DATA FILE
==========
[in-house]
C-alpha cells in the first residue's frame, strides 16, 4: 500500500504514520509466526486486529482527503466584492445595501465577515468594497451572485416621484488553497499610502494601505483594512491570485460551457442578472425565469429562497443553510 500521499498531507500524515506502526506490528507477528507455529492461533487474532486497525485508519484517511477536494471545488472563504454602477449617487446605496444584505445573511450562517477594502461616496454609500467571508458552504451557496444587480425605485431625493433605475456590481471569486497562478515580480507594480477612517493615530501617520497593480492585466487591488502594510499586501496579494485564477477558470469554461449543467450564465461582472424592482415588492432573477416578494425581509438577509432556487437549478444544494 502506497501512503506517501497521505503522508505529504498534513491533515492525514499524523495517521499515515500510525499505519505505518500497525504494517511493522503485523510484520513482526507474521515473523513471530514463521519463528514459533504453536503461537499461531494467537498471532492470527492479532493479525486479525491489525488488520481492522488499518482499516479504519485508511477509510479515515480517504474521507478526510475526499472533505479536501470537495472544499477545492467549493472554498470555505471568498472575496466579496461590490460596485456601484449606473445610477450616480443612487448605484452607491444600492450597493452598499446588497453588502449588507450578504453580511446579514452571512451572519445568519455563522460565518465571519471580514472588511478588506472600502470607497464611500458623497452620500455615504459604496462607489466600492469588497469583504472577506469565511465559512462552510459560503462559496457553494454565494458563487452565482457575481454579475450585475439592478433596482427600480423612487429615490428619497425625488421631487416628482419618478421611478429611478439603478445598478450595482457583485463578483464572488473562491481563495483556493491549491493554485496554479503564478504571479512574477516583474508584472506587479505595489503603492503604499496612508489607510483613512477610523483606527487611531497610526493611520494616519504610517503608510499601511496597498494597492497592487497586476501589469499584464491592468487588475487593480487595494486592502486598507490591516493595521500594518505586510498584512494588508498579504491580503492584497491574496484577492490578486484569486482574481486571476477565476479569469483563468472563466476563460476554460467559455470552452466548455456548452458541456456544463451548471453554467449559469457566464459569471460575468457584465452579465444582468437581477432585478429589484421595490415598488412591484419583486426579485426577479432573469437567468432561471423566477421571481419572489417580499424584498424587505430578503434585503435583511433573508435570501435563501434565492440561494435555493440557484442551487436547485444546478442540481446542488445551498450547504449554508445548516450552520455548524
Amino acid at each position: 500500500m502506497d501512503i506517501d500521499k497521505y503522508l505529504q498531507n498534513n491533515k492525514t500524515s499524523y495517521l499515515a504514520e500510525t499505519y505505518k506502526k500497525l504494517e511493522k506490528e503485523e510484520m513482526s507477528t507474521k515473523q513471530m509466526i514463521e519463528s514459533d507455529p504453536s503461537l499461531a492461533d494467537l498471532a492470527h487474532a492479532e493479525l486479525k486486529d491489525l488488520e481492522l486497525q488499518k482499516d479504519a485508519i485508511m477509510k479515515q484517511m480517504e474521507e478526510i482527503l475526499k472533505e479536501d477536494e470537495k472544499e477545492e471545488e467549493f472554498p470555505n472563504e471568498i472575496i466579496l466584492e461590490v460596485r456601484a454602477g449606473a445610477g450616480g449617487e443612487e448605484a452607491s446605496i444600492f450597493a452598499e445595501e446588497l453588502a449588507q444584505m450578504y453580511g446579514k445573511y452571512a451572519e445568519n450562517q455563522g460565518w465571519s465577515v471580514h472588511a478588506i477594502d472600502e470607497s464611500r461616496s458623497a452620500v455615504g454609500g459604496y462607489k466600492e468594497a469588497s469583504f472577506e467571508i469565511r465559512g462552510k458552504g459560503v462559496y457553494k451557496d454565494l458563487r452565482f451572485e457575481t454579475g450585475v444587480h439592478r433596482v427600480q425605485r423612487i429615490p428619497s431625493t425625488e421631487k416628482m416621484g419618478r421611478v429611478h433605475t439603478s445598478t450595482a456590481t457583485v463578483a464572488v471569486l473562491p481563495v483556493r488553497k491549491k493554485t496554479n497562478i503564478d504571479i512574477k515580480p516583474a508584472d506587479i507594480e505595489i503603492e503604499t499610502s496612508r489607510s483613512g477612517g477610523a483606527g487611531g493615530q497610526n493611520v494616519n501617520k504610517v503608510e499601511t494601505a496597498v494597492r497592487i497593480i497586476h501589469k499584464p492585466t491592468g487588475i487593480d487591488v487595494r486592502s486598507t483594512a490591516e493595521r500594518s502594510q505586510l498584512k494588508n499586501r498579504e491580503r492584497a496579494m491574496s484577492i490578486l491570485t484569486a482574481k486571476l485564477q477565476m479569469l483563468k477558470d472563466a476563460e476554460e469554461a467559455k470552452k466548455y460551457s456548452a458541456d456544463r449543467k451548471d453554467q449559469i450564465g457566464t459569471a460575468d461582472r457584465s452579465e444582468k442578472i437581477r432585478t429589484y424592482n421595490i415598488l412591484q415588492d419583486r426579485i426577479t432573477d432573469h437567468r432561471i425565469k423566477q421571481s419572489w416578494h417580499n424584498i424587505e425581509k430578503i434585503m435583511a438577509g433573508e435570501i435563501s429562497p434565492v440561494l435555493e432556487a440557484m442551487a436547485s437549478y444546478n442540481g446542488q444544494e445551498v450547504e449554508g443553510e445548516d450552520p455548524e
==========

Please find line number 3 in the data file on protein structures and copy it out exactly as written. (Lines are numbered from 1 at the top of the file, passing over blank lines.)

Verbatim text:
Amino acid at each position: 500500500m502506497d501512503i506517501d500521499k497521505y503522508l505529504q498531507n498534513n491533515k492525514t500524515s499524523y495517521l499515515a504514520e500510525t499505519y505505518k506502526k500497525l504494517e511493522k506490528e503485523e510484520m513482526s507477528t507474521k515473523q513471530m509466526i514463521e519463528s514459533d507455529p504453536s503461537l499461531a492461533d494467537l498471532a492470527h487474532a492479532e493479525l486479525k486486529d491489525l488488520e481492522l486497525q488499518k482499516d479504519a485508519i485508511m477509510k479515515q484517511m480517504e474521507e478526510i482527503l475526499k472533505e479536501d477536494e470537495k472544499e477545492e471545488e467549493f472554498p470555505n472563504e471568498i472575496i466579496l466584492e461590490v460596485r456601484a454602477g449606473a445610477g450616480g449617487e443612487e448605484a452607491s446605496i444600492f450597493a452598499e445595501e446588497l453588502a449588507q444584505m450578504y453580511g446579514k445573511y452571512a451572519e445568519n450562517q455563522g460565518w465571519s465577515v471580514h472588511a478588506i477594502d472600502e470607497s464611500r461616496s458623497a452620500v455615504g454609500g459604496y462607489k466600492e468594497a469588497s469583504f472577506e467571508i469565511r465559512g462552510k458552504g459560503v462559496y457553494k451557496d454565494l458563487r452565482f451572485e457575481t454579475g450585475v444587480h439592478r433596482v427600480q425605485r423612487i429615490p428619497s431625493t425625488e421631487k416628482m416621484g419618478r421611478v429611478h433605475t439603478s445598478t450595482a456590481t457583485v463578483a464572488v471569486l473562491p481563495v483556493r488553497k491549491k493554485t496554479n497562478i503564478d504571479i512574477k515580480p516583474a508584472d506587479i507594480e505595489i503603492e503604499t499610502s496612508r489607510s483613512g477612517g477610523a483606527g487611531g493615530q497610526n493611520v494616519n501617520k504610517v503608510e499601511t494601505a496597498v494597492r497592487i497593480i497586476h501589469k499584464p492585466t491592468g487588475i487593480d487591488v487595494r486592502s486598507t483594512a490591516e493595521r500594518s502594510q505586510l498584512k494588508n499586501r498579504e491580503r492584497a496579494m491574496s484577492i490578486l491570485t484569486a482574481k486571476l485564477q477565476m479569469l483563468k477558470d472563466a476563460e476554460e469554461a467559455k470552452k466548455y460551457s456548452a458541456d456544463r449543467k451548471d453554467q449559469i450564465g457566464t459569471a460575468d461582472r457584465s452579465e444582468k442578472i437581477r432585478t429589484y424592482n421595490i415598488l412591484q415588492d419583486r426579485i426577479t432573477d432573469h437567468r432561471i425565469k423566477q421571481s419572489w416578494h417580499n424584498i424587505e425581509k430578503i434585503m435583511a438577509g433573508e435570501i435563501s429562497p434565492v440561494l435555493e432556487a440557484m442551487a436547485s437549478y444546478n442540481g446542488q444544494e445551498v450547504e449554508g443553510e445548516d450552520p455548524e